The effects of petroleum exposure on the feeding behaviour of rainbow trout (Oncorhychus mykiss) using the water-soluble fraction of Norman Wells crude oil

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Ryan, Michael J.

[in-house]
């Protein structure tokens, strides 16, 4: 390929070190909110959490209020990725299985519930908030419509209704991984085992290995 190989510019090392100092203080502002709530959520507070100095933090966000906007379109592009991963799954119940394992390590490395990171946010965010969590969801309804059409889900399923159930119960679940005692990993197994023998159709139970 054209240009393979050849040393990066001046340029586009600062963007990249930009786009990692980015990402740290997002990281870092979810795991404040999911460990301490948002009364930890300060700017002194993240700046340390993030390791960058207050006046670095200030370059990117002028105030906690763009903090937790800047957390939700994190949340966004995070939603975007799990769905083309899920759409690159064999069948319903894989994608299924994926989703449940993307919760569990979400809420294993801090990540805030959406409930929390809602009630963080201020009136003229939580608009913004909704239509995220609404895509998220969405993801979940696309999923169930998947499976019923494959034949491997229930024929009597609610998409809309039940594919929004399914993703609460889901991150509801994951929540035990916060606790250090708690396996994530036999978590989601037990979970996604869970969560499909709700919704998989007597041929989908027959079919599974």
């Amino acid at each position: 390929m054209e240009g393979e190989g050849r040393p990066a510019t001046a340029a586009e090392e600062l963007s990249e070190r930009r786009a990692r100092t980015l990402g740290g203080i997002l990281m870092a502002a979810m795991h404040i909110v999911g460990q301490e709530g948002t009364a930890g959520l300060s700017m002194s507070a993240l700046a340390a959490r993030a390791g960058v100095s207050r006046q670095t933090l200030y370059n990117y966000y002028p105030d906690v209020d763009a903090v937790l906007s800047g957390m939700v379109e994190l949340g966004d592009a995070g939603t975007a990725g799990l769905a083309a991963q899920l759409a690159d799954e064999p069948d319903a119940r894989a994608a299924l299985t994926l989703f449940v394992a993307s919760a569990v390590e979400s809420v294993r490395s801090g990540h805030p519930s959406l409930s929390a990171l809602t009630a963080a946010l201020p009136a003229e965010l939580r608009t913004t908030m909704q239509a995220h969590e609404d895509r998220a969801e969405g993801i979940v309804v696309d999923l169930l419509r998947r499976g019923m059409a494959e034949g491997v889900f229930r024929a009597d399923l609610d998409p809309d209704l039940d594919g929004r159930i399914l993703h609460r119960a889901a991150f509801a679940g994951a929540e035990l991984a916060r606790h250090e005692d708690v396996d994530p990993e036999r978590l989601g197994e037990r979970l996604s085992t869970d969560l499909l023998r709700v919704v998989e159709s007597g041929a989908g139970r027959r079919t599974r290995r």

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The effects of exposure to the water-soluble fraction (WSF) of Norman Wells crude oil (NWC) on the feeding behaviour of rainbow trout were studied. Trout were exposed to WSF of NWC mixed at 10, 25, 50, 100, 200 and 400 mg/L nominal concentrations. Exposures lasted 14 days with complete, daily renewal of the WSF in a static, non-aerated system. Nominal hydrocarbon (HC) concentrations were compared with measured concentrations by extracting water with hexane and analyzing the samples with mass spectroscopy gas chromatography. At 400 mg/L nominal (8.27 mg/L measured) HC concentrations, all the fish died within 96 hours. Between 50 mg/L and 200 mg/L nominal concentrations (0.55-1.92 mg/L measured concentrations), feeding became noticeably slower within 2 days and stopped completely by 3 days. The fish displayed signs of narcosis and swimming impairment with $>$92% decrease in food consumption. The 'lowest observable effect' concentration (LOEC) was 25 mg/L nominal (0.31 mg/L measured). Feeding slowed after 5 days resulting in a decrease in food consumption $>$54% after 14 days when compared to controls. No effects on feeding behaviour or body water content were evident at the 'no observable effect' concentration (NOEC) of 10 mg/L nominal (0.14 mg/L measured) HC concentrations. The maximum allowable toxicant concentration (MATC) for the alteration of feeding behaviour in young rainbow trout ranged between NOEC and LOEC at 0.14 to 0.31 mg measured HC per litre of water. No significant trend was seen in the wet weight and lengths of the fish during the experiment probably because of the short exposure duration (14 days). There was a small increase in body water content in the exposed fish relative to unexposed controls.